Tag Archives: Rosie Dub

The Patterns That Bind Us

‘. . . I spend a lot of time in my garden, seeing the larger patterns reflected in the smaller patterns that I, in my small way, help to sustain. There are ponds with lilies, and tadpoles which drop their tails, grow legs and eventually emerge as frogs. There are tall ferns in the shadows, arching their fronds across the sky like wings, and trees that drop their leaves in winter, carpeting the ground and protecting it from frosts. There are bulbs that lie dormant through autumn and winter, then in spring, at some mysterious signal, push their way through the hard ground towards the light. There are flowers that bare their heart to the sun each day, following its path, their petals closing each night to embrace the darkness. There are trees whose blossoms become fruit that ripens and weighs down the branches, sending summer scents into the hot, still air. There are bees that lift pollen from the flowers, winds that lift seeds from their source, worms that labour underground, enriching the earth, food scraps that become soil. Everywhere in my garden are the patterns of life. I have only to use all my senses, to watch and listen, smell and touch, to taste, and to intuit. I have only to do this and I know what I need to know.’       Flight, Rosie Dub

It seems to me that there are two types of patterns and we are bound by both for different reasons – to the first because we carry a responsibility and to the second because we are imprisoned by them. The first are the natural, harmonious patterns that are repeated throughout the universe, as seen in the movement of the planets and the cycles of nature. As Omar Ali Shah writes, ‘Everything is cosmologically related to movement in a harmonious, balanced and equilibrated way.’ It is when we stray from these patterns that trouble begins. We have only to look at the world around us. Wherever there is imbalance it is because harmony has been broken. The second type of patterns emerge from this, the ones that form around a sense of isolation created due to our breaking away from equilibrium – fear, hate, violence, arrogance, abuse of self and others . . . rippling outward as conflict within an individual becomes conflict within relationship, becomes conflict within society and conflict between societies. Paradoxically, stories carry within them both sets of patterns. They  explore conflict and chaos but their structure and the journey of their characters hints at something more – a reaching out to the harmonious patterns from which the majority of us have become isolated. Continue reading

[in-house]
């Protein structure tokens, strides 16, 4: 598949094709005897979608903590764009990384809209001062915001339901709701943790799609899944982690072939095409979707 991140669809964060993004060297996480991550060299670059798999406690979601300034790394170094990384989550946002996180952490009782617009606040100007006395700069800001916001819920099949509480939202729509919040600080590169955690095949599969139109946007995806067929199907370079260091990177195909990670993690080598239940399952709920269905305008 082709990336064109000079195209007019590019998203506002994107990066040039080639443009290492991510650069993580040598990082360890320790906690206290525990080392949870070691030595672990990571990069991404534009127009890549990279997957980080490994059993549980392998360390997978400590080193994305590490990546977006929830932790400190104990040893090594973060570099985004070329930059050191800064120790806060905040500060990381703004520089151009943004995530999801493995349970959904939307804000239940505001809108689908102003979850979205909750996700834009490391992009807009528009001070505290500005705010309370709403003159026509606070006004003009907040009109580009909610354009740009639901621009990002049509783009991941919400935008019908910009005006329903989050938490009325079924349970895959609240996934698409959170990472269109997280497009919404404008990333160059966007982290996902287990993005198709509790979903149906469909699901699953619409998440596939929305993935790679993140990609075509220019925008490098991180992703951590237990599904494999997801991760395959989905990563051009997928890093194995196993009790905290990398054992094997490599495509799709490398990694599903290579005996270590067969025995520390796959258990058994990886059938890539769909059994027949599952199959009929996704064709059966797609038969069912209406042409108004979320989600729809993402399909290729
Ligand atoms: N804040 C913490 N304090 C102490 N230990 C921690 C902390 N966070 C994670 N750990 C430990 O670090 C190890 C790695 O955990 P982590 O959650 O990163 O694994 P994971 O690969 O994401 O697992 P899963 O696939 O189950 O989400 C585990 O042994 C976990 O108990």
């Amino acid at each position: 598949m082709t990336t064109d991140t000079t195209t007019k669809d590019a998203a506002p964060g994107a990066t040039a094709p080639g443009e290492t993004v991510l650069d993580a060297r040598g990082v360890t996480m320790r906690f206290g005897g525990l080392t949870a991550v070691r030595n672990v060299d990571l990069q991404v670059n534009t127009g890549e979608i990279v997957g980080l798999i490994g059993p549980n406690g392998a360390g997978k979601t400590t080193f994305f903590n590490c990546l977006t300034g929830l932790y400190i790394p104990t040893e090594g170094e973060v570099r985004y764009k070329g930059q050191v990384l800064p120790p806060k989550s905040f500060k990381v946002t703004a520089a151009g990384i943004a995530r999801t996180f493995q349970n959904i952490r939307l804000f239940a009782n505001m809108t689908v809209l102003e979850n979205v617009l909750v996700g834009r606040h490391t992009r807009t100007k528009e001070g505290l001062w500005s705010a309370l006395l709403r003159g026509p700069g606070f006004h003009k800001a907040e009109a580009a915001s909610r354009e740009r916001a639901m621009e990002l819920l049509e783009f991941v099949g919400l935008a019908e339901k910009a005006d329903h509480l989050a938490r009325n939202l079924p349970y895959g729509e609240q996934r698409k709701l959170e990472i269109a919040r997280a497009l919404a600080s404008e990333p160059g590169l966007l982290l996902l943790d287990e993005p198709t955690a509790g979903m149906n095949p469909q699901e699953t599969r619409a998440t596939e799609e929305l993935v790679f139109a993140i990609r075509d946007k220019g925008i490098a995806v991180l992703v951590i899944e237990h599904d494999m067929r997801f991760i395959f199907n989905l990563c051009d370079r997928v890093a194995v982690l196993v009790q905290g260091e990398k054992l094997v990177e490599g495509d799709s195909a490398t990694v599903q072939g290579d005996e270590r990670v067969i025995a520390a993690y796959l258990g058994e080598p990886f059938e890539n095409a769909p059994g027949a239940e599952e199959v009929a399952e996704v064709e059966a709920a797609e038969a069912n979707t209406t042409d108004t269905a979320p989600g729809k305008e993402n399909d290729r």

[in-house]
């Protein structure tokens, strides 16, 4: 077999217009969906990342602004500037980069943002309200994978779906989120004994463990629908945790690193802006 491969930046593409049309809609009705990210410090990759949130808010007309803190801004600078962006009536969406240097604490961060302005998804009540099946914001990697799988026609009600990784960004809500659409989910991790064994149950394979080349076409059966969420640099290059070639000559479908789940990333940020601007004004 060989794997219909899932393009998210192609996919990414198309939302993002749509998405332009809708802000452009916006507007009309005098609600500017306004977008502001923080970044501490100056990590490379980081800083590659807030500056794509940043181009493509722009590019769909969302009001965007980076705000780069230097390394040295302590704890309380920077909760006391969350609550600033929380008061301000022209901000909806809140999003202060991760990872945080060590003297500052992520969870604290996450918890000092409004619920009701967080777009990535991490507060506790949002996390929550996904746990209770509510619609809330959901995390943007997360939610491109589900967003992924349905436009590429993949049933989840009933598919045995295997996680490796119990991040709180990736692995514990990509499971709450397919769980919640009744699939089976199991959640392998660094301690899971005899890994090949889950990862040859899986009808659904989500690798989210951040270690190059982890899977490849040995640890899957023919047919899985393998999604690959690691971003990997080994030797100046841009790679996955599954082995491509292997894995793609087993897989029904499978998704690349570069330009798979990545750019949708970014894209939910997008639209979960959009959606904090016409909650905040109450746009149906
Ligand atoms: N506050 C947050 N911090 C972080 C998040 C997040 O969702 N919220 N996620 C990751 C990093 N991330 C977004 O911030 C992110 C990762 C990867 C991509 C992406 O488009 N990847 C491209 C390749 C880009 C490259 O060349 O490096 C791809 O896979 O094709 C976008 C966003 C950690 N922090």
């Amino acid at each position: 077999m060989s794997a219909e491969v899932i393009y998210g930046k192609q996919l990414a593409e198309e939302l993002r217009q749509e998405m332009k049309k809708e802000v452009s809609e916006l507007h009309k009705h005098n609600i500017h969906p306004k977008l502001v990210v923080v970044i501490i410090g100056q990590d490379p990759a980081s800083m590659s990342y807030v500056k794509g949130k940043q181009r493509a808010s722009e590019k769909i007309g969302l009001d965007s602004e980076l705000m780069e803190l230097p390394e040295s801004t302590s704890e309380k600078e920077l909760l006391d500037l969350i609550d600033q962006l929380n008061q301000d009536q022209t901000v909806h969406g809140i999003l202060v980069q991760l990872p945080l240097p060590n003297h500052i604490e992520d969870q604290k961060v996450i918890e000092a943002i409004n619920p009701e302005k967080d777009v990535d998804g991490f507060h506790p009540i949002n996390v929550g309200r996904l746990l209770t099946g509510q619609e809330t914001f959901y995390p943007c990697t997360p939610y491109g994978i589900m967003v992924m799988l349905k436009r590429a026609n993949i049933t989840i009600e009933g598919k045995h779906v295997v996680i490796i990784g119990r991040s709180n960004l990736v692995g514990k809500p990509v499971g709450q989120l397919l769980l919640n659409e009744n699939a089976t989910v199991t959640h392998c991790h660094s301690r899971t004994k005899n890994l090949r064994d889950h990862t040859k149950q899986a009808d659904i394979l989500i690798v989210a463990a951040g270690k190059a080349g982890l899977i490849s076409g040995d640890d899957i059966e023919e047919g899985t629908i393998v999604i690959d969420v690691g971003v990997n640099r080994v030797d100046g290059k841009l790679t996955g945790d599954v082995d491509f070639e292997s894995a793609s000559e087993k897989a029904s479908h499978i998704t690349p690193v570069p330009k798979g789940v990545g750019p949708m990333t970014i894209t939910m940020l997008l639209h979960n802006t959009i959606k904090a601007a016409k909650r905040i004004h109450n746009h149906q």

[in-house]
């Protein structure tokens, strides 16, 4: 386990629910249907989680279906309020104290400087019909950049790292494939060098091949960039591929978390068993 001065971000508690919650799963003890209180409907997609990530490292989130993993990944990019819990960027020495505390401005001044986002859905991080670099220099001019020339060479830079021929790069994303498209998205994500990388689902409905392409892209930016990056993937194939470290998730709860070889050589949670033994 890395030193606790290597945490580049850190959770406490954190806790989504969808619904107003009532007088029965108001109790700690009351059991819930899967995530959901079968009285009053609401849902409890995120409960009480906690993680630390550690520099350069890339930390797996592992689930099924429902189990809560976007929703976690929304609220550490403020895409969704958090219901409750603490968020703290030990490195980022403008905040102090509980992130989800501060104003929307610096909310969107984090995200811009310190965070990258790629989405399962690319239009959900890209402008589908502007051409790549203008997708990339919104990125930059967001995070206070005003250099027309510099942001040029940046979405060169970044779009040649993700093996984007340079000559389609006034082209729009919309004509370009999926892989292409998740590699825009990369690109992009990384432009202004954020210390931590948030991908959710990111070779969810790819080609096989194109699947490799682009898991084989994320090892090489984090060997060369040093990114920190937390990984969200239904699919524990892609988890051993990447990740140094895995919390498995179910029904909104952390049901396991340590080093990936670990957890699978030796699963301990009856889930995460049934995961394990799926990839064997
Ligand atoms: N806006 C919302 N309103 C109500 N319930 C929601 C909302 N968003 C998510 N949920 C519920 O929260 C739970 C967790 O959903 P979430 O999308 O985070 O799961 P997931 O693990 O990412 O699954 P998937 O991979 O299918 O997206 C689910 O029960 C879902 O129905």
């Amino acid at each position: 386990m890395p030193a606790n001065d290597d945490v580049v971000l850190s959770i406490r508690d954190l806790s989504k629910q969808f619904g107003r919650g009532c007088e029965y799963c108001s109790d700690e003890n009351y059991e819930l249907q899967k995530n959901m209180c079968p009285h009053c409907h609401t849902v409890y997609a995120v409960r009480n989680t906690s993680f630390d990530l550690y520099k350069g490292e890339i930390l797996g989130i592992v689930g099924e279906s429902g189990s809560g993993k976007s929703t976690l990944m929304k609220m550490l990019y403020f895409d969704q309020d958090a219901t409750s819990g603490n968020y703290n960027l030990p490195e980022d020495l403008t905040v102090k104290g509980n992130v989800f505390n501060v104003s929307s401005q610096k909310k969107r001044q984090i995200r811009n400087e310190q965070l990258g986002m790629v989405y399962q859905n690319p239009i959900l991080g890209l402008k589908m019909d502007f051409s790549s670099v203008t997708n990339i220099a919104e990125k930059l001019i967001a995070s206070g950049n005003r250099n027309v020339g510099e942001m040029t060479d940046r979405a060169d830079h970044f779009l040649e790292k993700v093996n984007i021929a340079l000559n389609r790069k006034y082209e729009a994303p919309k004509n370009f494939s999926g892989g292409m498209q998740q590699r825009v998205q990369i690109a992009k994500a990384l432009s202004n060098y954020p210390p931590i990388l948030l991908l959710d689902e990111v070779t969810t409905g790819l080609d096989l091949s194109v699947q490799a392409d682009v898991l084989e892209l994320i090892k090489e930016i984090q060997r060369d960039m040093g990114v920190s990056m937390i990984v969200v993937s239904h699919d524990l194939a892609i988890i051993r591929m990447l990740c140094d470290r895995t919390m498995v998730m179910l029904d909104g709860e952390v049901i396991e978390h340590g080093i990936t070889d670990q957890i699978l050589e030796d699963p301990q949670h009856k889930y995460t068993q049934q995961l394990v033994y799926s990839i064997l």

The Art of Description – Writing Place and Self

Description-begins-in-theDon’t tell me the moon is shining; show me the glint of light on broken glass.

Anton Chekhov

Despite the fact that I had always carried the knowledge within me that I would one day become a writer, for many years I also believed that I couldn’t write, or at least that I was incapable of producing any writing of value. Not surprisingly, this caused a deep conflict within me and some confusion. Looking for the reasons behind this fundamental lack of faith in my own ability, I could cite low self-confidence or even low self-worth, and to a certain extent this was true. However, the real reason can be found in the word ‘value’. I believed that I could not produce anything of ‘value’ because I was quick to measure my abilities against those authors I read and often loved in high school. My schooling had given me a clear sense of what was valuable and what wasn’t. Maths and Science were valuable, while Art and English were not. And in English, the subject I was most drawn to, some authors were valuable while others were not. At the time I didn’t question these hierarchical constructions. I revelled in the glorious language of the authors I was studying, and in the process became deeply engaged in exploring the underlying meanings of texts and excited by their philosophical and spiritual explorations. Yet, while enjoying these texts I also came to believe that I was not a good writer because I couldn’t match D H Lawrence’s vocabulary, the intensity of his passion or the richness of his descriptions; Shakespeare’s depth of understanding was beyond me, and while the philosophy of Euripides was tantalisingly wise, I was too young to embrace it. Continue reading